The text below is a copy of an article I had in the Western People this week. Hope you find it informative!
PAYE SYSTEM IN IRELAND
Have you ever sat down and worked out the mechanics of how you get from your gross pay in your payslip to your net take home pay? In my experience most employees are happy enough to let their employer do the maths but perhaps you should take an interest as there are a sizeable number of people getting PAYE refunds in Ireland every year. The dreaded deductions between your gross pay and net pay include three “taxes” namely PAYE, PRSI and Universal Social Charge (USC) and I will briefly outline how these taxes are calculated below.
The place to start here is with your tax credit certificate. This will outline the tax credits, standard rate cut off point and USC band you have available to you. It is up to you to check the information on this certificate and if something is not right you must engage with the Revenue Commissioners to get it corrected. The standard rate cut off point available to single persons is €33,800. This means you can earn up to this amount annually and the rate of tax you pay will be 20% once you do not exceed this amount. If for example a single person earns €25,000 annually their gross tax liability will be €5,000 (€25,000 x 20%). If a single person earns in excess of €33,800 they will pay tax at a rate of 40% on the excess. For example, if a single person earns €40,000 per annum their gross tax liability will be €9,240 (€33,800 x 20% + €6,200 x 40%). The gross tax liabilities mentioned above are then reduced by the tax credits you have available to you. You are entitled to the single persons tax credit which is €1,650 per annum and if you are an employee you are also entitled to a PAYE credit which is worth a further €1,650. In total, the standard tax credits in Ireland for a single person is €3,300 – the aggregate of these two tax credits. In the above example the annual net tax liability of a single person on €25,000 per annum is €1,700 (€5,000 – €3,300) and the annual net tax liability of a single person on €40,000 per annum is €5,940 (€9,240 – €3,300).
This is the most simple calculation of all the taxes. Most employees in Ireland pay PRSI at class “A” which gives you an entitlement to many social welfare supports once you have been in the system and paying PRSI for a certain period of time. If you earn in excess of €18,304 annually you will have 4% deducted from your gross salary. For example, someone on €25,000 per annum will have an annual PRSI liability of €1,000 (€25,000 x 4%). If you earn below €18,304 you do not pay any PRSI.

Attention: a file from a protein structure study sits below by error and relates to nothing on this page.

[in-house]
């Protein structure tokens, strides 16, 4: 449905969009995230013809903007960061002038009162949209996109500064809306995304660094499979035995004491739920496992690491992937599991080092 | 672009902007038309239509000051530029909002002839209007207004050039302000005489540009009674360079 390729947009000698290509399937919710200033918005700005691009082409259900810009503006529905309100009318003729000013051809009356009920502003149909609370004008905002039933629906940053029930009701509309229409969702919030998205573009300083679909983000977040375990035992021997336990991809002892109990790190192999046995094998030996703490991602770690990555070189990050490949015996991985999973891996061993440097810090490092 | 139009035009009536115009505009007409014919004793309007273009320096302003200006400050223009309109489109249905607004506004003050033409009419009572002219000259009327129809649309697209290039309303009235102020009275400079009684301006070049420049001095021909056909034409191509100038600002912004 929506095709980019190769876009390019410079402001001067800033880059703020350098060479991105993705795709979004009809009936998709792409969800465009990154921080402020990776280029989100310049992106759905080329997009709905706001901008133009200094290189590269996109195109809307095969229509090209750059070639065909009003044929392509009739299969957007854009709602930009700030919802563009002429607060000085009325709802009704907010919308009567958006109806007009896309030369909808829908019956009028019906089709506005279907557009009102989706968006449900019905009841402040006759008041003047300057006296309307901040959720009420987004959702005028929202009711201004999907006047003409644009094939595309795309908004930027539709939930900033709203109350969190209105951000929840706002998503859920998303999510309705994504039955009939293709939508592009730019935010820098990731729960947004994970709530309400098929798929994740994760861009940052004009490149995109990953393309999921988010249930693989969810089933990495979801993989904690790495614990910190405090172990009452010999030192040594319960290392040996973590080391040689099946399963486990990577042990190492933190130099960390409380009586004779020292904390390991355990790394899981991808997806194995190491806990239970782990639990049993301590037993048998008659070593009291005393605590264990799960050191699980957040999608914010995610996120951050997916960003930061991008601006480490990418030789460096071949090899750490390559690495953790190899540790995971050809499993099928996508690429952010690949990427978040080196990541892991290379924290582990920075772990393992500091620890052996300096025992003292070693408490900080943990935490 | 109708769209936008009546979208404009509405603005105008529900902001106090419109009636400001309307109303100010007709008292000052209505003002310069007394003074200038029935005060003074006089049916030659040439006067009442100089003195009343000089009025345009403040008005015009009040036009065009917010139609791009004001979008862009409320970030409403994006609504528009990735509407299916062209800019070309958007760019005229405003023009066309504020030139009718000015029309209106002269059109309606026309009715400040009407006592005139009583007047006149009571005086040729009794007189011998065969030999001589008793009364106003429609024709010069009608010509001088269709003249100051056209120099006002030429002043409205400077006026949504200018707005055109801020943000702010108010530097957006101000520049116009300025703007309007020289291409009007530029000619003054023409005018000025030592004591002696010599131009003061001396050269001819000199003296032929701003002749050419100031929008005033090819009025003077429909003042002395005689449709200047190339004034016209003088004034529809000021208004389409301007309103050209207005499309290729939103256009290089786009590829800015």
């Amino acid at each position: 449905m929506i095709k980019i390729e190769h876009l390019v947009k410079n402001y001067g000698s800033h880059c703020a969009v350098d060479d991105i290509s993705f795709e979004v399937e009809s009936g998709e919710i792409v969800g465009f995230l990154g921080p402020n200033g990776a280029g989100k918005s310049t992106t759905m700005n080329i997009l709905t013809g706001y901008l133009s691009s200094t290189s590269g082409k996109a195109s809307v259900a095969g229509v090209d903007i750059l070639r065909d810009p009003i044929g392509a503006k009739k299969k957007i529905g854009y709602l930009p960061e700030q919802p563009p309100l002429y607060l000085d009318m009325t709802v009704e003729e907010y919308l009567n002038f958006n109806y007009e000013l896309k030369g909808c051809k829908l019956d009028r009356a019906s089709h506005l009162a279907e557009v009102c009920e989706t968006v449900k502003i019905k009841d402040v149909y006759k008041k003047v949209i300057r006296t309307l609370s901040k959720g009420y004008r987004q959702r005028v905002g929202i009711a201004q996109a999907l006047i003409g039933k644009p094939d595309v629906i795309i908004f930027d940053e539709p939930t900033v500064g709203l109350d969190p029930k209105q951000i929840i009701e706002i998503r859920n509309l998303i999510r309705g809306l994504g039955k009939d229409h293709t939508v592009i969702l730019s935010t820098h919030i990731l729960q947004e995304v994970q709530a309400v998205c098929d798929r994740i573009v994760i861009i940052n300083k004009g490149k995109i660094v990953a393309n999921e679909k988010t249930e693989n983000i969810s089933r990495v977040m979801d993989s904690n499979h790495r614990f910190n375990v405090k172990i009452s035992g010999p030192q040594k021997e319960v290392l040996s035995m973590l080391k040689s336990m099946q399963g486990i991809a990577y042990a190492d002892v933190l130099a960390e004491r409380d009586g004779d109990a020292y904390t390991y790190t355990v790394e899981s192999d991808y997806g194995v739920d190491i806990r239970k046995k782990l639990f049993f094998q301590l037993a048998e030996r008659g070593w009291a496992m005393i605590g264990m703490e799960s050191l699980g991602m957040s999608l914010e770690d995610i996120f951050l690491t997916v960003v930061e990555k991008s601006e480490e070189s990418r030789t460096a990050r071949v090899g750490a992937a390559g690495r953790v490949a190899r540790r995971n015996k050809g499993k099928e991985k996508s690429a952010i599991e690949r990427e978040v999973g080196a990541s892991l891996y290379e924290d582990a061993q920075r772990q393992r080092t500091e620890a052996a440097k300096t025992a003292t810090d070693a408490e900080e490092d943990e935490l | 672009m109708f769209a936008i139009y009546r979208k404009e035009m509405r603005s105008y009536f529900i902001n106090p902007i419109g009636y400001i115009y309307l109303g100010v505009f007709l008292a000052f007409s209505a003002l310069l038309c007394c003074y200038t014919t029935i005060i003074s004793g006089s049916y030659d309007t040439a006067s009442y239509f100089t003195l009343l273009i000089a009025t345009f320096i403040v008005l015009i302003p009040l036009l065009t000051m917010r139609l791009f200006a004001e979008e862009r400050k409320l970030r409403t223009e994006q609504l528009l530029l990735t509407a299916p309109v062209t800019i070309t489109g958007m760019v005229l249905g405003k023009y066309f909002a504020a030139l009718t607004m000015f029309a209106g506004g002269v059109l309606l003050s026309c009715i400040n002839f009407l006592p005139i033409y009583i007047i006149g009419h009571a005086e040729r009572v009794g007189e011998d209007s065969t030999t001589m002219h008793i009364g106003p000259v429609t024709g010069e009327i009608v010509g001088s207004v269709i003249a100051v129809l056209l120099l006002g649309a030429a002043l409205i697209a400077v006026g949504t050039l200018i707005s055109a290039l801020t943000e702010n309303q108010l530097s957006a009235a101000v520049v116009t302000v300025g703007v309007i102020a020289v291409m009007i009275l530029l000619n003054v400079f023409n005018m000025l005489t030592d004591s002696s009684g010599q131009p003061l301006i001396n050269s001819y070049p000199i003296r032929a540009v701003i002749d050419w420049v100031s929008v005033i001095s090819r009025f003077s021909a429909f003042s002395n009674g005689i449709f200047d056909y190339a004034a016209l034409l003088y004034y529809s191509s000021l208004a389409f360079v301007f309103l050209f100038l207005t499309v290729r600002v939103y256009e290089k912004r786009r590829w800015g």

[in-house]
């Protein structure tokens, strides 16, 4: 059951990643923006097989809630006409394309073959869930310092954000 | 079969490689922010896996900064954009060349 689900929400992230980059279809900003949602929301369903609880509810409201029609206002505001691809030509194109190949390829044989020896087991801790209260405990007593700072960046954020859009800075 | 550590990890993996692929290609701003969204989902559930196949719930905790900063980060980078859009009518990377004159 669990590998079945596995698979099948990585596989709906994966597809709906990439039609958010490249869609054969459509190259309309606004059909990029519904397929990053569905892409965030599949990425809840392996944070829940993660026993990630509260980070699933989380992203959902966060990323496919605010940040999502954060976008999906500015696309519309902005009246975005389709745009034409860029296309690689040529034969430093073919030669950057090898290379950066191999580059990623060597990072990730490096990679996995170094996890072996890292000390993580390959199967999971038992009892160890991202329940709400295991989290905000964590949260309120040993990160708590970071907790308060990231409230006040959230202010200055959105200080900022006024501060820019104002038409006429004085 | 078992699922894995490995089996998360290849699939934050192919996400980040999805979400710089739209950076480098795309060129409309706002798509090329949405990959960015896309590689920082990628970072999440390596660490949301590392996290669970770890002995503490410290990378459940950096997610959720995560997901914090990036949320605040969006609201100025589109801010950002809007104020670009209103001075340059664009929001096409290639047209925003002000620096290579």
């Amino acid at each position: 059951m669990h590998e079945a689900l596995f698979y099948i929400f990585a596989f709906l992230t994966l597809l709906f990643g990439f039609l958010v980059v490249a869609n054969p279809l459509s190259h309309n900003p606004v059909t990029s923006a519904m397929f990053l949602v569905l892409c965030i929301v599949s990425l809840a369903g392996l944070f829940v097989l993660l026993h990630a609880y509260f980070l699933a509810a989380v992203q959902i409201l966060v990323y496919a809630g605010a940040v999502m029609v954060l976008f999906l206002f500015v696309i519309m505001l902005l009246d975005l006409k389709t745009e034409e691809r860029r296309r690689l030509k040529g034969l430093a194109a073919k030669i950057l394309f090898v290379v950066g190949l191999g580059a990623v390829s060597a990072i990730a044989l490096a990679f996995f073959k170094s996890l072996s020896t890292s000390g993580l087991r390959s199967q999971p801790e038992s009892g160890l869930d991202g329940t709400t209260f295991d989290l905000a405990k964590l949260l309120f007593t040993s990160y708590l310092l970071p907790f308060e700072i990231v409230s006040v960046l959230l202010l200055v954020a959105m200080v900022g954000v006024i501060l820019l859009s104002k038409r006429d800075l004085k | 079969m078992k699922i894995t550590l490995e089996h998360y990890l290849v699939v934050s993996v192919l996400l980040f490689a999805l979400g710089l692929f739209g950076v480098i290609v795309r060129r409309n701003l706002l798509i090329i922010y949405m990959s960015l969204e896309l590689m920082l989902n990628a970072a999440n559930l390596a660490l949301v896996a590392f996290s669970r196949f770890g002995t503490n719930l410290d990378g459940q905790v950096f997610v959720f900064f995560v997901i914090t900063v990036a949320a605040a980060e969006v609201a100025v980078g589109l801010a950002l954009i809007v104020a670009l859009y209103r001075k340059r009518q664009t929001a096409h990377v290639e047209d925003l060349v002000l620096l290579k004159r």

The USC calculation is not so simple. There are four different USC rates as follows, 1.5% on the first €12,012 you earn annually, 3.5% on the next €5,564, 7% on the next €52,468 and 8% on any earnings in excess of €70,044.
Now that you are familiar with the workings of your payslip let’s look at some of the circumstances that PAYE refunds arise. The most common one is where your circumstances may have changed recently (eg) you may have got married and one spouse is not utilising all their tax credits and rate band so these can be transferred to their other half up to certain limits. You may have incurred medical expenditure including doctors and consultants expenses, prescriptions etc. Relief is available at a rate of 20% on these amounts but you must wait until the following year to process your claim (eg) you incurred qualifying medical expenditure in 2014, then you must wait until 2015 to process your claim with the Revenue Commissioners. There are other reliefs as well like tuition fees and rent tax credit but the Revenue Commissioners have reduced the availability of these claims in recent years. If you are making pension contributions outside of an occupational scheme you may also be entitled to tax relief on these contributions. Another way to generate a refund is to ensure you are claiming correct Sch E expenses. These are standard flat rate deductions applied to you depending on the nature of your employment. For example, teachers are entitled to an additional deduction on top of their standard bands and credits of €518 per annum. Accountants don’t get any extra allowance!
You will only be entitled to a PAYE refund if you have actually paid PAYE during a tax year. There are a sizeable number of people in Ireland that do not pay any tax so there is no point making application to the Revenue Commissioners if you haven’t paid any tax in the first instance. Finally, Revenue operate a four rule in relation to refunds so if you think you may be due refunds for the last few years now is the time to look into it so you don’t miss out.